HC Deb 01 November 1920 vol 134 cc39-41

asked the Prime Minister what measures the Government will bring forward for dealing with unemployment among skilled craftsmen, clerks, and ex-officers?


asked the Lord Privy Seal what measures the Government will bring forward to deal with unemployment among those who are incapable of heavy and laborious work?

The MINISTER of LABOUR (Dr. Macnamara)

I have been asked to reply to these questions. My hon. Friends will be aware that the question of unemployment is under consideration by a committee of the Cabinet. Various suggestions have been received and have been submitted to the Cabinet Committee. With regard to ex-officers, special efforts are being made by the Appointments Department to deal with this question. Ex- officers are still being placed in training. The total number of ex-officers and men of similar qualifications placed by the Appointments Department is 43,317. Under the Maintenance and Training Grants Scheme, upwards of 55,000 grants have been made to ex-officers and men of similar qualifications. This figure includes the grants made by all Departments concerned in administering the scheme.

Viscount CURZON

As many of these ex-officers have no other employment offered to them than enlisting in the Black and Tans, cannot anything be done for them?


Oh, something ought to be done for them.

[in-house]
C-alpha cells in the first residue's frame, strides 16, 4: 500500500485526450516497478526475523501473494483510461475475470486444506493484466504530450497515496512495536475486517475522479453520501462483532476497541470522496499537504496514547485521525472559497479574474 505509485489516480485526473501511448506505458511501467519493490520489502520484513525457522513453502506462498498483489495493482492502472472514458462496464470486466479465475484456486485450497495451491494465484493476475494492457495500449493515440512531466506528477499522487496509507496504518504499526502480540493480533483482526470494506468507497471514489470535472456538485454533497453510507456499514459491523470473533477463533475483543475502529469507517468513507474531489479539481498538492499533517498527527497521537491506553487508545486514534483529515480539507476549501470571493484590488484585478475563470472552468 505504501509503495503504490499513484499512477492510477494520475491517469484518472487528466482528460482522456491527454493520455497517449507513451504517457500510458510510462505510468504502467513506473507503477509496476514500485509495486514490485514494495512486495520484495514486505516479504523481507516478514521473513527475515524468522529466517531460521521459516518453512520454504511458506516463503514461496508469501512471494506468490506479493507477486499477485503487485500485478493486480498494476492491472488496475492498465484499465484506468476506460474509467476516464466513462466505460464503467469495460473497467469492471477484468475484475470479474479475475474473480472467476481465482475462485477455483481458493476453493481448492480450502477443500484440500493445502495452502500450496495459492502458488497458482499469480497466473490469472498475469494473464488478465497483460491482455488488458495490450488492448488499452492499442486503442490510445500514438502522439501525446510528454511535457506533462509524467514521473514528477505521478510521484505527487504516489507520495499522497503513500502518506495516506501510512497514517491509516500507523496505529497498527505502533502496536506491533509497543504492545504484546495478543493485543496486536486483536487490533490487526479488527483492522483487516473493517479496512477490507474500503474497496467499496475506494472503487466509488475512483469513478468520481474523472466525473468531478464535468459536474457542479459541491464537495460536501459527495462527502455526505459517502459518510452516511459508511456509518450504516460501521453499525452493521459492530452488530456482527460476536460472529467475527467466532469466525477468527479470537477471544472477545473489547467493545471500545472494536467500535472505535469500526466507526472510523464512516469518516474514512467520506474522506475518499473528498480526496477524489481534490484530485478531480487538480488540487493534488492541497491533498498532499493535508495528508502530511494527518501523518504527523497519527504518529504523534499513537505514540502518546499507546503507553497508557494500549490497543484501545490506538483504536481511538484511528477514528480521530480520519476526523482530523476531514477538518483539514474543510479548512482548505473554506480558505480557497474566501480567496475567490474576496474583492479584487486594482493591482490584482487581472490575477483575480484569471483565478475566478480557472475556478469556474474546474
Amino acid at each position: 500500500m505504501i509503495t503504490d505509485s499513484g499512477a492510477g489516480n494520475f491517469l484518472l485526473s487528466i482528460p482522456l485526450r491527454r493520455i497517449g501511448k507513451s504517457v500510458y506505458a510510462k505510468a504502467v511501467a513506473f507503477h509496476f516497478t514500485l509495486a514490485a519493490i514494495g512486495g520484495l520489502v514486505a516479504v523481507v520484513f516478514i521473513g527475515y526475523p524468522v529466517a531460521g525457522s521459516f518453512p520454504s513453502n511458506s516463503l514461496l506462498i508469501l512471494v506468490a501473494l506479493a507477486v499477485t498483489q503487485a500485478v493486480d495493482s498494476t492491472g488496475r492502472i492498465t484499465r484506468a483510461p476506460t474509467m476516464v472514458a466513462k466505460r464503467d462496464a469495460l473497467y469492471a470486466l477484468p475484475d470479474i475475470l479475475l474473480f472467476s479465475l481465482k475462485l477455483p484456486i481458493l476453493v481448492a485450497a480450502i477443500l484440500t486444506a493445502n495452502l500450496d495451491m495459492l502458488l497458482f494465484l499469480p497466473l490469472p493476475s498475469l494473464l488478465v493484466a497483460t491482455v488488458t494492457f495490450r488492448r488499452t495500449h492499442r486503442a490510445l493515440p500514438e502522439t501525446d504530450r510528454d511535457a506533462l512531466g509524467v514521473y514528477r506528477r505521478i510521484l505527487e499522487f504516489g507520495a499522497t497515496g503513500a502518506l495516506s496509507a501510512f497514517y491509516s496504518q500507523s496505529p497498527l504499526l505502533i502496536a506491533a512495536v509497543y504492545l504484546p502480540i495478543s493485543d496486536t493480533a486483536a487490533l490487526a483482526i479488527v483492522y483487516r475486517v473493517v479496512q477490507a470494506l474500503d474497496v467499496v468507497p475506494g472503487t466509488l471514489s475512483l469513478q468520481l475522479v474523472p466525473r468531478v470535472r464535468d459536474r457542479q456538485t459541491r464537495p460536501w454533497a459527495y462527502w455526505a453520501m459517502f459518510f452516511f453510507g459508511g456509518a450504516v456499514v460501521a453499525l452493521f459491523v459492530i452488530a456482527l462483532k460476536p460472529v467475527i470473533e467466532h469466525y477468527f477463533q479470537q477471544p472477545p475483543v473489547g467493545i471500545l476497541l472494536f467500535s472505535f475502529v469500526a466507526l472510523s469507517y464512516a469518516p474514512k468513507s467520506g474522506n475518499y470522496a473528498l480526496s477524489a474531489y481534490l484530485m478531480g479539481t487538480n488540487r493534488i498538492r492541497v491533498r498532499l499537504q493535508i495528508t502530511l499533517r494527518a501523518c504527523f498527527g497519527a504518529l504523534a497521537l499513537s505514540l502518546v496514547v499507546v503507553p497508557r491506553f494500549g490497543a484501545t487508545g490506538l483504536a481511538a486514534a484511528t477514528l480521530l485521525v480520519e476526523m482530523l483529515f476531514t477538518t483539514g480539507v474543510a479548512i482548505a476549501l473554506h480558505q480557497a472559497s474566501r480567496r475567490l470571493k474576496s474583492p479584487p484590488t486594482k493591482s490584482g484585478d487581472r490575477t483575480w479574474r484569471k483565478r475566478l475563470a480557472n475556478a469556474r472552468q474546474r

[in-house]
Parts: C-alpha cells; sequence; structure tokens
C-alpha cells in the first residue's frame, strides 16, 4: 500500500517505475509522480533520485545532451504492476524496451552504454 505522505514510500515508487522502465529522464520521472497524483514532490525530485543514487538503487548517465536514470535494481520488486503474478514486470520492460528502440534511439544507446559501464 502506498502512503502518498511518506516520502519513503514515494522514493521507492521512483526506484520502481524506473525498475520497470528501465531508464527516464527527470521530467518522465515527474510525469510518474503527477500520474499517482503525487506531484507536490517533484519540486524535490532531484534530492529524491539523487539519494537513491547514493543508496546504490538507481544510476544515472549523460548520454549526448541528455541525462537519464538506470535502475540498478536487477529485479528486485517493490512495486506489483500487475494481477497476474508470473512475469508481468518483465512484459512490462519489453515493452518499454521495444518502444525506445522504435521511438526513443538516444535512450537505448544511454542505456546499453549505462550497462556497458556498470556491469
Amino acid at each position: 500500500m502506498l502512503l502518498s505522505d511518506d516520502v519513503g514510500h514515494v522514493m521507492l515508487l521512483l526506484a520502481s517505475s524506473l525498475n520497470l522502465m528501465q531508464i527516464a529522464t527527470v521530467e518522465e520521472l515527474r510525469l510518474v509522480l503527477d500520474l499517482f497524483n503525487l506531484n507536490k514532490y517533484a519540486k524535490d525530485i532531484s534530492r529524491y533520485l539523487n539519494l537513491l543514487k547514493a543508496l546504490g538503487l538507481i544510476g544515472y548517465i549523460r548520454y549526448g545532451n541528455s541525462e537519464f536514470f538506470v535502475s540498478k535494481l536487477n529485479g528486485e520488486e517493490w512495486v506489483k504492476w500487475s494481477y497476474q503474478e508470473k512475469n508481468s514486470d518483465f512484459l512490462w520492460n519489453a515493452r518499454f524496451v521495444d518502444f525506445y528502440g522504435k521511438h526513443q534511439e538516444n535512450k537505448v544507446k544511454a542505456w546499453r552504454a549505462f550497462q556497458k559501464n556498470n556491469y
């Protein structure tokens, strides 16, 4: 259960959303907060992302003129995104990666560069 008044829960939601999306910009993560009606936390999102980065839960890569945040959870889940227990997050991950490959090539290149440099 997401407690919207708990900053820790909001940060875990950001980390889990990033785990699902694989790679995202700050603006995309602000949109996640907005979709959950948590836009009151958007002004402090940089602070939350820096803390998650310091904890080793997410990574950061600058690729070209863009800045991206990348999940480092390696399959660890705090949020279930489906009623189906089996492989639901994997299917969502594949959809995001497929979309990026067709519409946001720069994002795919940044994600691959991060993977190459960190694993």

Has the Committee which is investigating this matter had under consideration the desirability of checking imports?

49. Mr. W. THORNE

asked the Prime Minister whether the Government are going to introduce a Bill to shorten and simplify the acquisition of land for the new roads that are to be made under the scheme of providing work for the unemployed; if he is aware that it is of vital importance that enough land should be taken for such new roads, so that the new building frontage may be public property; and if he can state whether the Government have considered the advisability of promoting national schemes of land reclamation and afforestation on public land as productive work to relieve the unemployed difficulty at the present time?


It is proposed to introduce a Bill which will shorten and simplify the procedure at present available for the acquisition of land for the construction of new roads for providing work for the unemployed. The Bill is being drafted, and the lines at present are to adopt the provisions now applicable to the acquisition of land for housing. Proposals of the kind suggested are among those being considered by the Cabinet Committee on Unemployment. In regard to afforestation, the Forestry Commission is planting between 5,000 and 6,000 acres during the coming winter.


Has not the right hon. Gentleman omitted to answer one point in my question, namely, whether the Government have considered the advisability of promoting national schemes of land reclamation?

51. Lieut.-Colonel CROFT

asked the Prime Minister whether, in view of the continuous unrest in industry and resultant unemployment, he is prepared to give a day for full consideration of a scheme to deal with this subject?


This question was fully discussed on the 21st October, and the Government are not prepared to give another day for its discussion.

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